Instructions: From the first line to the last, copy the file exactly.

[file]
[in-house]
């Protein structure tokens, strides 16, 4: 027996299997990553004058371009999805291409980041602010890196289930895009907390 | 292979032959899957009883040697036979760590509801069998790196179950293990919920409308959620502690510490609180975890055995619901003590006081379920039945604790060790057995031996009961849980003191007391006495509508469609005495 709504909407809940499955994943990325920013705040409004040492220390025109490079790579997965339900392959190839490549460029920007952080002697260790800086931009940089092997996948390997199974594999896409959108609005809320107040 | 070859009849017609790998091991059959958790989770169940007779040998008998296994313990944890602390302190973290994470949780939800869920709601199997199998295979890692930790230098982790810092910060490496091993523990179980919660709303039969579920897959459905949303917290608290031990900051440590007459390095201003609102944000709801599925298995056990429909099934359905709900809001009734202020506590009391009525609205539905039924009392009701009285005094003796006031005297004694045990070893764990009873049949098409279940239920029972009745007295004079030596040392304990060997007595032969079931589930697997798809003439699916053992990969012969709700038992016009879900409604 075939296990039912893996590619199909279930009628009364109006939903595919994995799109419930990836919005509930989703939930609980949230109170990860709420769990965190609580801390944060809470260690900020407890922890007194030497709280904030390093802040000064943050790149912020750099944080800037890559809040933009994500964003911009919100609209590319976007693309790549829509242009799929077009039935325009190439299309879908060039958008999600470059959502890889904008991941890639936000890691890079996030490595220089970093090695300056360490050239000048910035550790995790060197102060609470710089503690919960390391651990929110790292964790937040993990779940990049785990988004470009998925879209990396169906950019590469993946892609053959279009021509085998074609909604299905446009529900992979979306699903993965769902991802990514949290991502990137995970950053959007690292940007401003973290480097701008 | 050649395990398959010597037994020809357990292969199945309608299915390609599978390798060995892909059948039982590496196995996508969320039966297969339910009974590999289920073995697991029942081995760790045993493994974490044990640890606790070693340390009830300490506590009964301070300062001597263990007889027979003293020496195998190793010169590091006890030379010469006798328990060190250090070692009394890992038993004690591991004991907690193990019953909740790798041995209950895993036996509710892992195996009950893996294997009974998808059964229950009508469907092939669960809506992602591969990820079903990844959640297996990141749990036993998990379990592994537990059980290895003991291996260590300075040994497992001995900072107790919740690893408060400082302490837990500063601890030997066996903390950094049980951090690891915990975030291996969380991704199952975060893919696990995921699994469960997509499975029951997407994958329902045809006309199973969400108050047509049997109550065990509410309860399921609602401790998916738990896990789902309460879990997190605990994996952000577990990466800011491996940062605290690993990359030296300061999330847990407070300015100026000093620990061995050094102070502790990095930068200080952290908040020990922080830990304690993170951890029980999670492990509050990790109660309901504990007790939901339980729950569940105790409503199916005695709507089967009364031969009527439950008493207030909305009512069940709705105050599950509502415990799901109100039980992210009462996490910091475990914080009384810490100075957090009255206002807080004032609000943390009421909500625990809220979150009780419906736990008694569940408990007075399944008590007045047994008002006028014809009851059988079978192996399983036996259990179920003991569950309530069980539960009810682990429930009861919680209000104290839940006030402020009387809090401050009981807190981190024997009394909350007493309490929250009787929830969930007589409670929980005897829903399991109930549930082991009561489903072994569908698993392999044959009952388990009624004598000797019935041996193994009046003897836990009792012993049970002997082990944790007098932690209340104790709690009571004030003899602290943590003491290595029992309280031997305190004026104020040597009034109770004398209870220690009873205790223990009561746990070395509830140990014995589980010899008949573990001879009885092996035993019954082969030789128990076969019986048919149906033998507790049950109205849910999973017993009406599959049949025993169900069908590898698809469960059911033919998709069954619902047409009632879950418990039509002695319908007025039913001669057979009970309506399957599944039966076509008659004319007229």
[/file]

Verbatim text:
[in-house]
């Protein structure tokens, strides 16, 4: 027996299997990553004058371009999805291409980041602010890196289930895009907390 | 292979032959899957009883040697036979760590509801069998790196179950293990919920409308959620502690510490609180975890055995619901003590006081379920039945604790060790057995031996009961849980003191007391006495509508469609005495 709504909407809940499955994943990325920013705040409004040492220390025109490079790579997965339900392959190839490549460029920007952080002697260790800086931009940089092997996948390997199974594999896409959108609005809320107040 | 070859009849017609790998091991059959958790989770169940007779040998008998296994313990944890602390302190973290994470949780939800869920709601199997199998295979890692930790230098982790810092910060490496091993523990179980919660709303039969579920897959459905949303917290608290031990900051440590007459390095201003609102944000709801599925298995056990429909099934359905709900809001009734202020506590009391009525609205539905039924009392009701009285005094003796006031005297004694045990070893764990009873049949098409279940239920029972009745007295004079030596040392304990060997007595032969079931589930697997798809003439699916053992990969012969709700038992016009879900409604 075939296990039912893996590619199909279930009628009364109006939903595919994995799109419930990836919005509930989703939930609980949230109170990860709420769990965190609580801390944060809470260690900020407890922890007194030497709280904030390093802040000064943050790149912020750099944080800037890559809040933009994500964003911009919100609209590319976007693309790549829509242009799929077009039935325009190439299309879908060039958008999600470059959502890889904008991941890639936000890691890079996030490595220089970093090695300056360490050239000048910035550790995790060197102060609470710089503690919960390391651990929110790292964790937040993990779940990049785990988004470009998925879209990396169906950019590469993946892609053959279009021509085998074609909604299905446009529900992979979306699903993965769902991802990514949290991502990137995970950053959007690292940007401003973290480097701008 | 050649395990398959010597037994020809357990292969199945309608299915390609599978390798060995892909059948039982590496196995996508969320039966297969339910009974590999289920073995697991029942081995760790045993493994974490044990640890606790070693340390009830300490506590009964301070300062001597263990007889027979003293020496195998190793010169590091006890030379010469006798328990060190250090070692009394890992038993004690591991004991907690193990019953909740790798041995209950895993036996509710892992195996009950893996294997009974998808059964229950009508469907092939669960809506992602591969990820079903990844959640297996990141749990036993998990379990592994537990059980290895003991291996260590300075040994497992001995900072107790919740690893408060400082302490837990500063601890030997066996903390950094049980951090690891915990975030291996969380991704199952975060893919696990995921699994469960997509499975029951997407994958329902045809006309199973969400108050047509049997109550065990509410309860399921609602401790998916738990896990789902309460879990997190605990994996952000577990990466800011491996940062605290690993990359030296300061999330847990407070300015100026000093620990061995050094102070502790990095930068200080952290908040020990922080830990304690993170951890029980999670492990509050990790109660309901504990007790939901339980729950569940105790409503199916005695709507089967009364031969009527439950008493207030909305009512069940709705105050599950509502415990799901109100039980992210009462996490910091475990914080009384810490100075957090009255206002807080004032609000943390009421909500625990809220979150009780419906736990008694569940408990007075399944008590007045047994008002006028014809009851059988079978192996399983036996259990179920003991569950309530069980539960009810682990429930009861919680209000104290839940006030402020009387809090401050009981807190981190024997009394909350007493309490929250009787929830969930007589409670929980005897829903399991109930549930082991009561489903072994569908698993392999044959009952388990009624004598000797019935041996193994009046003897836990009792012993049970002997082990944790007098932690209340104790709690009571004030003899602290943590003491290595029992309280031997305190004026104020040597009034109770004398209870220690009873205790223990009561746990070395509830140990014995589980010899008949573990001879009885092996035993019954082969030789128990076969019986048919149906033998507790049950109205849910999973017993009406599959049949025993169900069908590898698809469960059911033919998709069954619902047409009632879950418990039509002695319908007025039913001669057979009970309506399957599944039966076509008659004319007229």